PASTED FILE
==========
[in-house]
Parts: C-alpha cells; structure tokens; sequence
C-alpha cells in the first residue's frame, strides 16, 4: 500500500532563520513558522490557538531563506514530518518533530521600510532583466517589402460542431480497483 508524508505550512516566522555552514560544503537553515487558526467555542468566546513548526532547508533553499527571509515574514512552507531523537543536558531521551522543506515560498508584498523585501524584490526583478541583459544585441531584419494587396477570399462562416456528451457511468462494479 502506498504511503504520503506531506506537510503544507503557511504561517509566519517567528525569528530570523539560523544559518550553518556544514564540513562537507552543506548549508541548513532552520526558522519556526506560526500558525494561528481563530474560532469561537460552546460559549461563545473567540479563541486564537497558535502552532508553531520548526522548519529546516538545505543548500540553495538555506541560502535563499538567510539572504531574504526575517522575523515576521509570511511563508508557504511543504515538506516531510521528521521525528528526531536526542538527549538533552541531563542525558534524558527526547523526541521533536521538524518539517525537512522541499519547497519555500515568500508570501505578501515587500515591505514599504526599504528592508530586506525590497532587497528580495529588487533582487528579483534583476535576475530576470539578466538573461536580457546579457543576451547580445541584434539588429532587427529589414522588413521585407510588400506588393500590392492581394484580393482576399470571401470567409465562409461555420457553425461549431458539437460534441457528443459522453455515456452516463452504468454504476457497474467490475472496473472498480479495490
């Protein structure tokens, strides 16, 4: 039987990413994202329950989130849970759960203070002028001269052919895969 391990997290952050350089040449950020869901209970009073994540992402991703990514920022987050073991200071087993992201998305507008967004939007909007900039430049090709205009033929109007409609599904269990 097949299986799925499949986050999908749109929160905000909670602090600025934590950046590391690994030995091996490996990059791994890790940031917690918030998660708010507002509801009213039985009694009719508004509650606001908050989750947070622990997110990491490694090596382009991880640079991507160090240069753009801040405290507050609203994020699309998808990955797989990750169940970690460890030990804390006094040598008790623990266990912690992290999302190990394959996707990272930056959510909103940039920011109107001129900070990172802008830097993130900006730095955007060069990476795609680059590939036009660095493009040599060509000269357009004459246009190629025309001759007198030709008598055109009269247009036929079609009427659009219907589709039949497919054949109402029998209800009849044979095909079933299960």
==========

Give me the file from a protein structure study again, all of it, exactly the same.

[in-house]
Parts: C-alpha cells; structure tokens; sequence
C-alpha cells in the first residue's frame, strides 16, 4: 500500500532563520513558522490557538531563506514530518518533530521600510532583466517589402460542431480497483 508524508505550512516566522555552514560544503537553515487558526467555542468566546513548526532547508533553499527571509515574514512552507531523537543536558531521551522543506515560498508584498523585501524584490526583478541583459544585441531584419494587396477570399462562416456528451457511468462494479 502506498504511503504520503506531506506537510503544507503557511504561517509566519517567528525569528530570523539560523544559518550553518556544514564540513562537507552543506548549508541548513532552520526558522519556526506560526500558525494561528481563530474560532469561537460552546460559549461563545473567540479563541486564537497558535502552532508553531520548526522548519529546516538545505543548500540553495538555506541560502535563499538567510539572504531574504526575517522575523515576521509570511511563508508557504511543504515538506516531510521528521521525528528526531536526542538527549538533552541531563542525558534524558527526547523526541521533536521538524518539517525537512522541499519547497519555500515568500508570501505578501515587500515591505514599504526599504528592508530586506525590497532587497528580495529588487533582487528579483534583476535576475530576470539578466538573461536580457546579457543576451547580445541584434539588429532587427529589414522588413521585407510588400506588393500590392492581394484580393482576399470571401470567409465562409461555420457553425461549431458539437460534441457528443459522453455515456452516463452504468454504476457497474467490475472496473472498480479495490
């Protein structure tokens, strides 16, 4: 039987990413994202329950989130849970759960203070002028001269052919895969 391990997290952050350089040449950020869901209970009073994540992402991703990514920022987050073991200071087993992201998305507008967004939007909007900039430049090709205009033929109007409609599904269990 097949299986799925499949986050999908749109929160905000909670602090600025934590950046590391690994030995091996490996990059791994890790940031917690918030998660708010507002509801009213039985009694009719508004509650606001908050989750947070622990997110990491490694090596382009991880640079991507160090240069753009801040405290507050609203994020699309998808990955797989990750169940970690460890030990804390006094040598008790623990266990912690992290999302190990394959996707990272930056959510909103940039920011109107001129900070990172802008830097993130900006730095955007060069990476795609680059590939036009660095493009040599060509000269357009004459246009190629025309001759007198030709008598055109009269247009036929079609009427659009219907589709039949497919054949109402029998209800009849044979095909079933299960």